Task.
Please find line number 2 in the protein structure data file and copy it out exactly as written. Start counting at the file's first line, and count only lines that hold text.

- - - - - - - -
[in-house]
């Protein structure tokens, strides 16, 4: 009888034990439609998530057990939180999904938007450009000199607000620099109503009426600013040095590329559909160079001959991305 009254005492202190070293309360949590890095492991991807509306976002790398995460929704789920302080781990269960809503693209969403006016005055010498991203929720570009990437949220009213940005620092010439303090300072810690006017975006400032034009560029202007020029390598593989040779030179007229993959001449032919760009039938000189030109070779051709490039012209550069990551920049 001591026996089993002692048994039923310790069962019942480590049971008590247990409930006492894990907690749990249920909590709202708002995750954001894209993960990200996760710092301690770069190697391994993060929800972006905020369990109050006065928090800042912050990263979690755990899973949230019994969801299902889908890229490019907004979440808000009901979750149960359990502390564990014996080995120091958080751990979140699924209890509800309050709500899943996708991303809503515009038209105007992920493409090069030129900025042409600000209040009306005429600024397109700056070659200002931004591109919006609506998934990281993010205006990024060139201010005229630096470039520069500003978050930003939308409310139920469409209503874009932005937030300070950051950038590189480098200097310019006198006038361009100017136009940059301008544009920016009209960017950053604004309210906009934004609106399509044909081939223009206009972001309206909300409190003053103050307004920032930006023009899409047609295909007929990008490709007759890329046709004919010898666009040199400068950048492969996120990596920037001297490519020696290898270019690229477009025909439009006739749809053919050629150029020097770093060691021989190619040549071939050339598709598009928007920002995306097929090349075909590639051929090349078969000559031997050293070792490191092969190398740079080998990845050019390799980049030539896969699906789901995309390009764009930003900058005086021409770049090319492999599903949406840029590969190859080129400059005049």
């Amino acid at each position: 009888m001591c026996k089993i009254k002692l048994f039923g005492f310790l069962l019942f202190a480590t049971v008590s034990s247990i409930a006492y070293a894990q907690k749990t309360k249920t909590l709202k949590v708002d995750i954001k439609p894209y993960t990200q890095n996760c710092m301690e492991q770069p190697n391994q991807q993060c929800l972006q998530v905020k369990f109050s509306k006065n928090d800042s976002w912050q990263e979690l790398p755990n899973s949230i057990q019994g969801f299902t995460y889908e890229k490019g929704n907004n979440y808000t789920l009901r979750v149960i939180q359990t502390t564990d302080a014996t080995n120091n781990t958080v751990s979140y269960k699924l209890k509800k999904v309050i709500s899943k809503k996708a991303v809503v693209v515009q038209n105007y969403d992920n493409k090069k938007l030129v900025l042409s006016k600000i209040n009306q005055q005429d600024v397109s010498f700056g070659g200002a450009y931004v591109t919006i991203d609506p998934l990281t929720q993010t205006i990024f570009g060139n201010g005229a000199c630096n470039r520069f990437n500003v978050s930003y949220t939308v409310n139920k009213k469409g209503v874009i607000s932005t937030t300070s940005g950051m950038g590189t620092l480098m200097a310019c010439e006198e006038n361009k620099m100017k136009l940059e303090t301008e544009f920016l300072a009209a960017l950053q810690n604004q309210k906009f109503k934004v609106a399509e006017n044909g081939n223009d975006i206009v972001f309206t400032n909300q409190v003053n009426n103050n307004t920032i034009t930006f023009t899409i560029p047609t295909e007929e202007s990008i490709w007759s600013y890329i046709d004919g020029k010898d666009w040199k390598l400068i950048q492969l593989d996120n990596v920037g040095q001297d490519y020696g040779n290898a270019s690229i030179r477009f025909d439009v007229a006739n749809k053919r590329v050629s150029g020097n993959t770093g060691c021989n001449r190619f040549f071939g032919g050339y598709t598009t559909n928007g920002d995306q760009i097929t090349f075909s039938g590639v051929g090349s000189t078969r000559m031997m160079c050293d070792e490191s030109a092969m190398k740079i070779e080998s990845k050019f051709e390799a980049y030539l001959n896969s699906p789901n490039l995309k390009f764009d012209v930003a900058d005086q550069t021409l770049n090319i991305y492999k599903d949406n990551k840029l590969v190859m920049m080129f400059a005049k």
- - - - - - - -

């Protein structure tokens, strides 16, 4: 009888034990439609998530057990939180999904938007450009000199607000620099109503009426600013040095590329559909160079001959991305 009254005492202190070293309360949590890095492991991807509306976002790398995460929704789920302080781990269960809503693209969403006016005055010498991203929720570009990437949220009213940005620092010439303090300072810690006017975006400032034009560029202007020029390598593989040779030179007229993959001449032919760009039938000189030109070779051709490039012209550069990551920049 001591026996089993002692048994039923310790069962019942480590049971008590247990409930006492894990907690749990249920909590709202708002995750954001894209993960990200996760710092301690770069190697391994993060929800972006905020369990109050006065928090800042912050990263979690755990899973949230019994969801299902889908890229490019907004979440808000009901979750149960359990502390564990014996080995120091958080751990979140699924209890509800309050709500899943996708991303809503515009038209105007992920493409090069030129900025042409600000209040009306005429600024397109700056070659200002931004591109919006609506998934990281993010205006990024060139201010005229630096470039520069500003978050930003939308409310139920469409209503874009932005937030300070950051950038590189480098200097310019006198006038361009100017136009940059301008544009920016009209960017950053604004309210906009934004609106399509044909081939223009206009972001309206909300409190003053103050307004920032930006023009899409047609295909007929990008490709007759890329046709004919010898666009040199400068950048492969996120990596920037001297490519020696290898270019690229477009025909439009006739749809053919050629150029020097770093060691021989190619040549071939050339598709598009928007920002995306097929090349075909590639051929090349078969000559031997050293070792490191092969190398740079080998990845050019390799980049030539896969699906789901995309390009764009930003900058005086021409770049090319492999599903949406840029590969190859080129400059005049």